Rendering Lists In ReactJs Explained: A Comprehensive Overview

Rendering Lists In ReactJs Explained: A Comprehensive Overview

Rendering Lists

We will often want to display multiple similar components from a collection of data. In React, we will render lists with some type of loop. On this page, we’ll map() with React to filter and transform our array of data into an array of components.

Rendering data from arrays

Let’s say that you have a list of people.

    <li>Blake  : Designer who loves to paint</li>
    <li>Sofia : Blogger who cooks delicious</li>
    <li>Diksha: Student and a dancer</li>
    <li>Bruce : Front End Developer</li>
    <li>kelly : Teacher at High School</li>

Here’s how we can generate a list of items from an array:

  1. Move the data into an array

     const people = [
         "Blake  : Designer who loves to paint",
         "Sofia : Blogger who cooks delicious",
         "Diksha: Student and a dancer",
         "Bruce : Front End Developer",
         "Kelly : Teacher at High School",
  2. Map the people members into a new array of JSX nodes, listItems

     const listItems = => <li>{person}</li>);
  3. Return listItems from your component wrapped in a <ul>

    📝Note: We can directly use map inside <ul> tag to render the list without declaring a listItems variable.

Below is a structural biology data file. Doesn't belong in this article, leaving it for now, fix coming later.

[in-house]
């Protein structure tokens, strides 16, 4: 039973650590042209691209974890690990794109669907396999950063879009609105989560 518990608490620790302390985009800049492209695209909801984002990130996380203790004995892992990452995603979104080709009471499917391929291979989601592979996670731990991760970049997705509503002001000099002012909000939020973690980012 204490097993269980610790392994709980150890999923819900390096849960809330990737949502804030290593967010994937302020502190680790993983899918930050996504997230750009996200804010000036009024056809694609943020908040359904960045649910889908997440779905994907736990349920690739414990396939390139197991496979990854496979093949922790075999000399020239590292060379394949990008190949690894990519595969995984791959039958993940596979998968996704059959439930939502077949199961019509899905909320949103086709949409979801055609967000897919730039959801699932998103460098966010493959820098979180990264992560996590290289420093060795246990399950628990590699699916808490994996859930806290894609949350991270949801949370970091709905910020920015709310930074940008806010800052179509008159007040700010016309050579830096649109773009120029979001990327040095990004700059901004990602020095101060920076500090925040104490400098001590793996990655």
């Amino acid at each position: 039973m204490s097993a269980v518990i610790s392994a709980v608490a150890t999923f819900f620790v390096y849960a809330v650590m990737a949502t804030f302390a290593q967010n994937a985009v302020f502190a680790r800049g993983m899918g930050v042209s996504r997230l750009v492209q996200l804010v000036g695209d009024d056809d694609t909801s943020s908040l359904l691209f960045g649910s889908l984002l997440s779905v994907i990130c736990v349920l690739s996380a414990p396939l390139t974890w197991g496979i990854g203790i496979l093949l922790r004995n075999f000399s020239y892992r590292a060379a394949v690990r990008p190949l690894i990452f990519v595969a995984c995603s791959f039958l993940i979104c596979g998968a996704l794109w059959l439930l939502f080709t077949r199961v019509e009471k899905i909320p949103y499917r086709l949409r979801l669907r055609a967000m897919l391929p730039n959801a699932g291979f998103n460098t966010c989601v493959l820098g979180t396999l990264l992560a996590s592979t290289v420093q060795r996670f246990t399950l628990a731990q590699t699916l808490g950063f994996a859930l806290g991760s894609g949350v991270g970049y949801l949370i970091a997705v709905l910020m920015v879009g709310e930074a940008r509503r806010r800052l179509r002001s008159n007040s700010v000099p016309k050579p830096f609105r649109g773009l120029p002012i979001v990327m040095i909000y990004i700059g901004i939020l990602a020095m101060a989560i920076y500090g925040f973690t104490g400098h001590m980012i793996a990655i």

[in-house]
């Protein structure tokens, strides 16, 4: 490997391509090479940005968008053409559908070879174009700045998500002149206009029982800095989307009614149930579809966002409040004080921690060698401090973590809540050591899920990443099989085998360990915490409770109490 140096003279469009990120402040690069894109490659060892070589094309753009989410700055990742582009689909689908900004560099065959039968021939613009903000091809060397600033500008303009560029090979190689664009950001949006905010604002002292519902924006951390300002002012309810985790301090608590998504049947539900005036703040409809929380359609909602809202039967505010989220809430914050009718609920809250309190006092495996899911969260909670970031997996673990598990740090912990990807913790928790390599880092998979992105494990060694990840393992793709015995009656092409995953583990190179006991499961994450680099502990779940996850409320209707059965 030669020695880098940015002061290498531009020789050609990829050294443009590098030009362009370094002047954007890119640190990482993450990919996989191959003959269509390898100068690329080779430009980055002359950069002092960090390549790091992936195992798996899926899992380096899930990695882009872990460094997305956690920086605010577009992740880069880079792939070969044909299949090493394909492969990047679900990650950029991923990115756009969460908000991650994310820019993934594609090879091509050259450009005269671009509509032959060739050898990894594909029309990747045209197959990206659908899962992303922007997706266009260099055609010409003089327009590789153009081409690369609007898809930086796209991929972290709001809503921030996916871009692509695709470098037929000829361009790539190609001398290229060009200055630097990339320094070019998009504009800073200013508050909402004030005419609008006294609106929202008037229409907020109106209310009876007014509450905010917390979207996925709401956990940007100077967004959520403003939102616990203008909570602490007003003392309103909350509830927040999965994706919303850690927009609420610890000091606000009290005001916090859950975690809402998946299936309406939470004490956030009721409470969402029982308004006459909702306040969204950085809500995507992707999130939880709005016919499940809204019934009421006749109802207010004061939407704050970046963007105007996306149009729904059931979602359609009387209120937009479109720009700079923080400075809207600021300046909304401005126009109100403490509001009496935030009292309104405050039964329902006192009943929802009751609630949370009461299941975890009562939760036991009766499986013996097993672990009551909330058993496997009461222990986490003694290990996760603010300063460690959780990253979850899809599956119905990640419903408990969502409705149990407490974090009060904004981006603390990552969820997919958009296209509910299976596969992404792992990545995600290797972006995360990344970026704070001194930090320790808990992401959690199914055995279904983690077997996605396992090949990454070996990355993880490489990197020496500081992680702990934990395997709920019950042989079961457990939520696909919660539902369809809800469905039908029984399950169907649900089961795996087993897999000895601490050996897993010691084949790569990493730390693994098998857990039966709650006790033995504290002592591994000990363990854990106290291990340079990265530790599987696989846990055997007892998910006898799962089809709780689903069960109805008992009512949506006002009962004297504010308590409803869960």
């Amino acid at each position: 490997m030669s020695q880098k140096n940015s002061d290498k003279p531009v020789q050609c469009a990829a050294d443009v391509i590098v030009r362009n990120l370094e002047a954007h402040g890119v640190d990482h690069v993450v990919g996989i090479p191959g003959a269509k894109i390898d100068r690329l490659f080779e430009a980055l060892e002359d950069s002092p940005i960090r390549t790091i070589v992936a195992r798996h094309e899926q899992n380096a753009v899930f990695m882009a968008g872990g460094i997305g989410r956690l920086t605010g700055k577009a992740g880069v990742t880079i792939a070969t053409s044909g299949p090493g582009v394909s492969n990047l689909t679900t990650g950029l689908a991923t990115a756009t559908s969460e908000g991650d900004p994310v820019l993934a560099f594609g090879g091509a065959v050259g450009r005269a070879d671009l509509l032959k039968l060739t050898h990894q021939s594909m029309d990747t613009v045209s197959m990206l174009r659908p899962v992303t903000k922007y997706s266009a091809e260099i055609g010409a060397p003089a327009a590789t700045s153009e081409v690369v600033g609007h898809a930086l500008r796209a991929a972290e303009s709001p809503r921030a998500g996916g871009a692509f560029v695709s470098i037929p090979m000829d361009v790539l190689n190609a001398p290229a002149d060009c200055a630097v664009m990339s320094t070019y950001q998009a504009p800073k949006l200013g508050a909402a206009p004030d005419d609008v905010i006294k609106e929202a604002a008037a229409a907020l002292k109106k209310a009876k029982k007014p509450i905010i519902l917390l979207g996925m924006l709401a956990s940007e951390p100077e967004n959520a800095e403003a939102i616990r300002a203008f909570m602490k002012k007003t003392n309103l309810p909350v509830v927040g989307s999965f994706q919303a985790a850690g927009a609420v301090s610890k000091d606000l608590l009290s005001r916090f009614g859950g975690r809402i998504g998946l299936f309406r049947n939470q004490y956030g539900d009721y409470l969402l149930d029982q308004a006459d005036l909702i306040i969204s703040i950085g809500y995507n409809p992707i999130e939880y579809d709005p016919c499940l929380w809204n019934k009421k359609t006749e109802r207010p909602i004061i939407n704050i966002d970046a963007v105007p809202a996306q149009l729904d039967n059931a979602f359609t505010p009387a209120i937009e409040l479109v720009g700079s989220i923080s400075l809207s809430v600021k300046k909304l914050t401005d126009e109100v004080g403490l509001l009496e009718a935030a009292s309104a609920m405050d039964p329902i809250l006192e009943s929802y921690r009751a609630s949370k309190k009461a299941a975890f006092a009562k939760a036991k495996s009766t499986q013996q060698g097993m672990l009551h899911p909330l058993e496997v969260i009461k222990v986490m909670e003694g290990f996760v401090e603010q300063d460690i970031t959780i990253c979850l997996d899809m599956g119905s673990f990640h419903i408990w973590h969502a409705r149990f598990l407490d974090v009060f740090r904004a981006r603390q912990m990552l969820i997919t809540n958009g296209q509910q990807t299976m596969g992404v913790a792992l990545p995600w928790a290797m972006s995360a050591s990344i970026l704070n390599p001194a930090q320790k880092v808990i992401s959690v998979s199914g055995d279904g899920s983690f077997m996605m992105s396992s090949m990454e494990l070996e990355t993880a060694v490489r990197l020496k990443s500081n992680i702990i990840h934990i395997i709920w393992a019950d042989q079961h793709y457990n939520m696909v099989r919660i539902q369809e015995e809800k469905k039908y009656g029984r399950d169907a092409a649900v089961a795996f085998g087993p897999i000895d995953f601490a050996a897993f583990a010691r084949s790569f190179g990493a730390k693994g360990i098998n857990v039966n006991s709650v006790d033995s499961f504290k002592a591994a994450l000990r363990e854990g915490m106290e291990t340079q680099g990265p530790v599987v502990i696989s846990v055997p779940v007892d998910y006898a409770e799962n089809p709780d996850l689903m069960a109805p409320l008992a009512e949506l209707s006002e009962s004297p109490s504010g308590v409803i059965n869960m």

const App = () => {
        return (
            <div className="App">
                <ul>{ => <li>{person}</li>)}</ul>
    export default App;

    Keeping list items in order with key

    Notice the browser console displays a console warning for the above method

    Keys help React to identify which items have changed, are added, or are removed. Keys should be given to the elements inside the array to give the elements a stable identity. We can pass index to the key.

    📝Note: JSX elements directly inside a map() call always need keys!


    Let’s how can we utilize it and how useful it is.

    Consider this example in which we show information about different people using cards.

    We render every person’s name, image, work, hobby and country origin by passing props to Card.jsx component.

    Now let’s make an array named people containing details of every person

     const people = [
             'id': 1,
             'img': '<>',
             'name': 'Blake',
             'work': 'Designer',
             'hobby': 'Painting',
             'origin': 'Norway'
             'id': 2,
             'img': '<>',
             'name': 'Sofia',
             'work': 'Blogger',
             'hobby': 'Cooking',
             'origin': 'Brazil'
             'id': 3,
             'img': '<>',
             'name': 'Diksha',
             'work': 'Student',
             'hobby': 'Dancing',
             'origin': 'India'
             'id': 4,
             'img': '<>',
             'name': 'Bruce',
             'work': 'Writer',
             'hobby': 'Reading',
             'origin': 'England'
             'id': 5,
             'img': '<>',
             'name': 'Kelly',
             'work': 'Actor',
             'hobby': 'Writing',
             'origin': 'France'

    And map the people array for every person and pass props to Card component

     { =>

    In this way, we don’t have to pass props for every person as map() makes our day better.

    Here, you can see that we used id as key. Why? If your data is coming from a database, you can use the database keys/IDs, which are unique by nature.

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